Do not conform any longer to the pattern of this world, but be transformed by the renewing of your mind.
Then you will be able to test and approve what God’s will is – his good, pleasing and perfect will.” (Romans 12:1-2)
What is Paul urging or pleading with us to do? Offer up our bodies as living sacrifices. Now most of you reading this are very familiar with this passage of scripture. You can recite it; it easily rolls of your tongues. But practically, how many of you can say you continually, day in and day out, offer up your bodies as living sacrifices? This is also what Paul is addressing in Philippians 2:12, “Therefore… continue to work out your salvation with fear and trembling.”
So back to the plea of being living sacrifices. The obvious picture is that of Christ, and that is the example that Paul was referring to. However, I’d like to work my way back up to that picture. I want to go a little further back to Abraham and Isaac first, then hopefully take a look at the sacrificial laws and rituals of the Torah to the ultimate sacrifice of The Lamb of God – Jesus Christ and end with our sacrifice. I will be using “offering” and “sacrifice” interchangeably.
Presenting offerings go back to the beginning when Adam and Eve’s sons (Cain and Abel) brought first fruit offerings unto the Lord in Genesis chapter 4. So pretty much from the dawn of time, sacrifices have been offered to God in thanksgiving and worship. Let’s fast forward to the command God gave Abraham to sacrifice his son of promise on an altar to God. God did not normally accept “human” sacrifices, in fact as will see throughout the Old Covenant, human sacrifices were denounced by God. Yet, he uncharacteristically commanded Abraham to offer up the son God promised him, Isaac, as sacrificial offering; “Take your son, your only son, Isaac, whom you love, and go to the region of Moriah. Sacrifice him there as a burnt offering on one of the mountains I will tell you about” (Gen. 22:2). This was highly uncharacteristic of God, but I think it noteworthy to reflect on the preceding verse which reads, “Some time later God tested Abraham…” It was a test to see who came first in Abraham’s life, the gift or the giver of the gift. (The message of the how God tests to see which comes first in our lives, the Giver of the gift or the gift itself will be further explored later on in this study.)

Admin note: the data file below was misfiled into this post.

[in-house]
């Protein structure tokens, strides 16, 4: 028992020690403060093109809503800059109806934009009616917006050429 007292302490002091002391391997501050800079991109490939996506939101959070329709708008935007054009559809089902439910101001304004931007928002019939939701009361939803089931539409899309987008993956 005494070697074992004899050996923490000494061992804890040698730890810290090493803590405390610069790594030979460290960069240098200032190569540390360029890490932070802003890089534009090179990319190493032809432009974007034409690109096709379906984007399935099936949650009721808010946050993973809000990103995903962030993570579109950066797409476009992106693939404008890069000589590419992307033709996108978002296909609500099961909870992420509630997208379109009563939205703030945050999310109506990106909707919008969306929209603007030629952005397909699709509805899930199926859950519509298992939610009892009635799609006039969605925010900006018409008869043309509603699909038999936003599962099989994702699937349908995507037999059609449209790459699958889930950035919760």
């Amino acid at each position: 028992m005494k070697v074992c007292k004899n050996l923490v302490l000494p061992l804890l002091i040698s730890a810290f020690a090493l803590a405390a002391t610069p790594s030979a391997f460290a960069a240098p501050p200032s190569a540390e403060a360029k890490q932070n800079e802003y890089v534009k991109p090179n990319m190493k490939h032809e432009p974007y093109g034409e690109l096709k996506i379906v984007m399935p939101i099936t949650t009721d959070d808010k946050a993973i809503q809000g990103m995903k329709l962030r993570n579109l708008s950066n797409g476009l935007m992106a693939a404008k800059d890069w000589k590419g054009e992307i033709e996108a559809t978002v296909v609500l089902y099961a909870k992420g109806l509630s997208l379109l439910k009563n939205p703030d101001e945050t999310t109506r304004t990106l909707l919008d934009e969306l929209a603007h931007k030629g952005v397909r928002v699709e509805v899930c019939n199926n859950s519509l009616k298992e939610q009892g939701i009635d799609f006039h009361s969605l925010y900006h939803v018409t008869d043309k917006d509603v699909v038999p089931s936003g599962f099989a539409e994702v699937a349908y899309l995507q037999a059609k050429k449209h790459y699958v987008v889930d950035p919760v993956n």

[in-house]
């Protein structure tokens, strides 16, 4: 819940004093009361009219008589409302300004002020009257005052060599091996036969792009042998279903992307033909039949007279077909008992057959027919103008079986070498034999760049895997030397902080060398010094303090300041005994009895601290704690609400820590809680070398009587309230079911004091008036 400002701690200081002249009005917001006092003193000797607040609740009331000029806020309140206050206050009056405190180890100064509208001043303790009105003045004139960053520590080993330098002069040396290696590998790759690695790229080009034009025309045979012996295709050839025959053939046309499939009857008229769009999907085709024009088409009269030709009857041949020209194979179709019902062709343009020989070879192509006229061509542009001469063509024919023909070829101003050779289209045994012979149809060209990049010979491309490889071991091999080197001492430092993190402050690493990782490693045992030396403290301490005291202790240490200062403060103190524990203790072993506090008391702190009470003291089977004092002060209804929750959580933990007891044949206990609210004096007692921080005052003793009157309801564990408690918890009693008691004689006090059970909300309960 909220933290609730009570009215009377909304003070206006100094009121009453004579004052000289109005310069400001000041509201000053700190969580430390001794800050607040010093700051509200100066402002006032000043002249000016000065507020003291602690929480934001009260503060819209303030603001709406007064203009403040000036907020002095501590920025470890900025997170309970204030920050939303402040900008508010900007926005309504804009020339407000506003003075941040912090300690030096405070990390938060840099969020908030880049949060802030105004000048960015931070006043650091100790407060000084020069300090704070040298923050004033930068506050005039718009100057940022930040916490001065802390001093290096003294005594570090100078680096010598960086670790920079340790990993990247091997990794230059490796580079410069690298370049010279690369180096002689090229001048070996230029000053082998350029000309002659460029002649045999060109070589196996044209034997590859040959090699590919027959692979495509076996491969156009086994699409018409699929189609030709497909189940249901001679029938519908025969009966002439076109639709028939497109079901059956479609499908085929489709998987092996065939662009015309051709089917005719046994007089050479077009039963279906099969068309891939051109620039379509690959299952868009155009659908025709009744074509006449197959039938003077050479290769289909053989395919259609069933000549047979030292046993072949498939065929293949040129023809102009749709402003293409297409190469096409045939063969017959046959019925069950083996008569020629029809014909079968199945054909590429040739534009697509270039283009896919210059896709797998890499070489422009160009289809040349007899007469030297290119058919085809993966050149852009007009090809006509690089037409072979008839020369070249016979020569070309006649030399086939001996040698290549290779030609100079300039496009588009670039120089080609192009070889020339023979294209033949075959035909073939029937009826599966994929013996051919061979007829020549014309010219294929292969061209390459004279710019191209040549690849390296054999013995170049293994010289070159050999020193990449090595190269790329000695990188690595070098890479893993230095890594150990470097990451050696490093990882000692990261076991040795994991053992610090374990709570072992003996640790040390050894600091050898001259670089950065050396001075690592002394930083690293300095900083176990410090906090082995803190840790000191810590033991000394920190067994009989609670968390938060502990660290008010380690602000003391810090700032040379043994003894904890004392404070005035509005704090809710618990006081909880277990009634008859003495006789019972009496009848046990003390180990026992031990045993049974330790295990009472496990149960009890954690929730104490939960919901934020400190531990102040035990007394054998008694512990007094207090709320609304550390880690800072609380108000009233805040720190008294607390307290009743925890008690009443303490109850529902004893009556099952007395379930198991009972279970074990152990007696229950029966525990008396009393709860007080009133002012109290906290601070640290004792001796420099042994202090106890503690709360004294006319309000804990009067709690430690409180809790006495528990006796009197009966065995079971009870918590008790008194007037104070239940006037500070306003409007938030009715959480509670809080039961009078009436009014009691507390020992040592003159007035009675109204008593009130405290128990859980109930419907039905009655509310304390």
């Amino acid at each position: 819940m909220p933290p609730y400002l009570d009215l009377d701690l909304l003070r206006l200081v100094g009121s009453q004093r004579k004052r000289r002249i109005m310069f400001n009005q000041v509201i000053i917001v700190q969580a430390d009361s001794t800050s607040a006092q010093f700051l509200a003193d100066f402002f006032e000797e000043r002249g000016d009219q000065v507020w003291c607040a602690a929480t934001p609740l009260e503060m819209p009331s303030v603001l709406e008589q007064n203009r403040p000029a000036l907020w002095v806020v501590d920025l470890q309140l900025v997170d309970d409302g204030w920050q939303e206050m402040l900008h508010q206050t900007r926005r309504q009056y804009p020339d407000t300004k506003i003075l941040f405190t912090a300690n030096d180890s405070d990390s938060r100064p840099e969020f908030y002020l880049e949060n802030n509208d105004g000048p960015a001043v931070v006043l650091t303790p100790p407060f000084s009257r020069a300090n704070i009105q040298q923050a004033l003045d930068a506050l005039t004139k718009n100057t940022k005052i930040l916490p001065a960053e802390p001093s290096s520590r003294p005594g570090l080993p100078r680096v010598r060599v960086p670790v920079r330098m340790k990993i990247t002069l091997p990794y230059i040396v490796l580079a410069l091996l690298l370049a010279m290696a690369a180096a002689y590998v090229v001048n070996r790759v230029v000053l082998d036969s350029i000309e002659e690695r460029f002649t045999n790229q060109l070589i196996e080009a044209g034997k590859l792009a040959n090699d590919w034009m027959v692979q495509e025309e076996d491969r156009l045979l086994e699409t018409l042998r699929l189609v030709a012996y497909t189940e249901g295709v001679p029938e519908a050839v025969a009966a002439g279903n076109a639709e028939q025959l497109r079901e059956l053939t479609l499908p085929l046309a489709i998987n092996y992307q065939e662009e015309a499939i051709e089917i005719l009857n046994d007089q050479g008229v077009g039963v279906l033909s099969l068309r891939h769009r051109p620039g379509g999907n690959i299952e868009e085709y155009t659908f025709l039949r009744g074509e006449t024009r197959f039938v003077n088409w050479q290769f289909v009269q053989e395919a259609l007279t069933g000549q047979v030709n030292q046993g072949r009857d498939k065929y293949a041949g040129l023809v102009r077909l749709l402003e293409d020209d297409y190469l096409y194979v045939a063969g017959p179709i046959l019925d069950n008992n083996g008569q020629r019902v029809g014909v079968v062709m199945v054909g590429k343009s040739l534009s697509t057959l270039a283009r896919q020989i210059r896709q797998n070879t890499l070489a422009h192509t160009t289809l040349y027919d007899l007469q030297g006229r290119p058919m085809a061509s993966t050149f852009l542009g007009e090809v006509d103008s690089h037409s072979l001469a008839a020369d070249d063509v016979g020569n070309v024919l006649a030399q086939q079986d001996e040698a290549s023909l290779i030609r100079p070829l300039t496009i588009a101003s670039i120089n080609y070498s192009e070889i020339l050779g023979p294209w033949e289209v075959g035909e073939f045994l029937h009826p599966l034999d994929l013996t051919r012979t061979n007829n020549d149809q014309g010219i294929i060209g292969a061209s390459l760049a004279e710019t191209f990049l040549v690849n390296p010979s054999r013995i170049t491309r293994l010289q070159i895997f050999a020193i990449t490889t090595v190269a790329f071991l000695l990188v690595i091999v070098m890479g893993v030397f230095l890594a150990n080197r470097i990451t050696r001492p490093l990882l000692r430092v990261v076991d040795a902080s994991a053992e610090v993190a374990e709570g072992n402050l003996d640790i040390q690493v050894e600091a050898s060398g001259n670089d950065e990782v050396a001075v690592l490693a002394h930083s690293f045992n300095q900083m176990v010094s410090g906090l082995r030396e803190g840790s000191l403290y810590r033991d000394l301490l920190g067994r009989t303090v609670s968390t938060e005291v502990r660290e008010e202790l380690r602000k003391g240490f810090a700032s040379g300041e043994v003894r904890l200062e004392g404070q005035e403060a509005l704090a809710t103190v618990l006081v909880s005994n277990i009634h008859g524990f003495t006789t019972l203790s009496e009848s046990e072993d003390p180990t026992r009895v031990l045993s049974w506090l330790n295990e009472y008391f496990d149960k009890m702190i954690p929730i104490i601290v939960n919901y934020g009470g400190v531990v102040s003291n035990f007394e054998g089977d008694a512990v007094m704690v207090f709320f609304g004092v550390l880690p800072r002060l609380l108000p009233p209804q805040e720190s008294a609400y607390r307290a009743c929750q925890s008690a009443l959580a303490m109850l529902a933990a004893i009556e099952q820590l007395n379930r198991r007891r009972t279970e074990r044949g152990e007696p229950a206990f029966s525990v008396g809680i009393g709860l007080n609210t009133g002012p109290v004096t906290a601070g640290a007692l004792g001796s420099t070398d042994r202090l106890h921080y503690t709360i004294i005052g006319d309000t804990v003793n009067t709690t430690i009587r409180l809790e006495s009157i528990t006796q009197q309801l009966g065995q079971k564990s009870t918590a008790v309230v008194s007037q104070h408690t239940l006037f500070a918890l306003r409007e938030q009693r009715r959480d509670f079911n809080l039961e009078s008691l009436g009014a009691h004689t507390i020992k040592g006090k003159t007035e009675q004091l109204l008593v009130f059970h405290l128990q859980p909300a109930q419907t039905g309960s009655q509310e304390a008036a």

The command to offer up Isaac was a special command and a typology of Christ. In obedience and without hesitation, Abraham obeyed God. He gave God his heart through his son, no questions asked. Paul, in Romans chapter 4:22-25 says, “This is why ‘it was credited to him as righteousness.’ The words, ‘it was credited to him (Abraham)’ were written not for him alone, but also for us, to whom God will credit righteousness – for us who believe in him who raised Jesus our Lord from the dead. He was delivered over to death for our sins and was raised to life for our justification.”